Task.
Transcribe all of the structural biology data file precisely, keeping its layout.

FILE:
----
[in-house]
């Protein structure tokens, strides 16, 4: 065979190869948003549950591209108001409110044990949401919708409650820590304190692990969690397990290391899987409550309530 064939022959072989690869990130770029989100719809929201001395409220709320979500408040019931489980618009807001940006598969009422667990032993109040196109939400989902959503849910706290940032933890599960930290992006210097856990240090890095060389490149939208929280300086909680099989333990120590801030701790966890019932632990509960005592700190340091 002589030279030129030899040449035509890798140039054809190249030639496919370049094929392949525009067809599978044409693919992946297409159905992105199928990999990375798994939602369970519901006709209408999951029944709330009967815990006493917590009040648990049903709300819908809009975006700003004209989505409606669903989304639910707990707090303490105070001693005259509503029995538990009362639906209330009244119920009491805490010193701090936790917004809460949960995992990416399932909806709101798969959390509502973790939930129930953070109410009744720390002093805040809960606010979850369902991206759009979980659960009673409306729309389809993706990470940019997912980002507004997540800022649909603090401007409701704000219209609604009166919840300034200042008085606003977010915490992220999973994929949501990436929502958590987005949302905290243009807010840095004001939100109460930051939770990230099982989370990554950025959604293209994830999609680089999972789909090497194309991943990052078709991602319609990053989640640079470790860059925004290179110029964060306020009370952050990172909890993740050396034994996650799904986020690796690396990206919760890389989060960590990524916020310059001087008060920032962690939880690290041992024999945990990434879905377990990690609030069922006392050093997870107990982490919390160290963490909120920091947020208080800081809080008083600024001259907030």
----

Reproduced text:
[in-house]
């Protein structure tokens, strides 16, 4: 065979190869948003549950591209108001409110044990949401919708409650820590304190692990969690397990290391899987409550309530 064939022959072989690869990130770029989100719809929201001395409220709320979500408040019931489980618009807001940006598969009422667990032993109040196109939400989902959503849910706290940032933890599960930290992006210097856990240090890095060389490149939208929280300086909680099989333990120590801030701790966890019932632990509960005592700190340091 002589030279030129030899040449035509890798140039054809190249030639496919370049094929392949525009067809599978044409693919992946297409159905992105199928990999990375798994939602369970519901006709209408999951029944709330009967815990006493917590009040648990049903709300819908809009975006700003004209989505409606669903989304639910707990707090303490105070001693005259509503029995538990009362639906209330009244119920009491805490010193701090936790917004809460949960995992990416399932909806709101798969959390509502973790939930129930953070109410009744720390002093805040809960606010979850369902991206759009979980659960009673409306729309389809993706990470940019997912980002507004997540800022649909603090401007409701704000219209609604009166919840300034200042008085606003977010915490992220999973994929949501990436929502958590987005949302905290243009807010840095004001939100109460930051939770990230099982989370990554950025959604293209994830999609680089999972789909090497194309991943990052078709991602319609990053989640640079470790860059925004290179110029964060306020009370952050990172909890993740050396034994996650799904986020690796690396990206919760890389989060960590990524916020310059001087008060920032962690939880690290041992024999945990990434879905377990990690609030069922006392050093997870107990982490919390160290963490909120920091947020208080800081809080008083600024001259907030």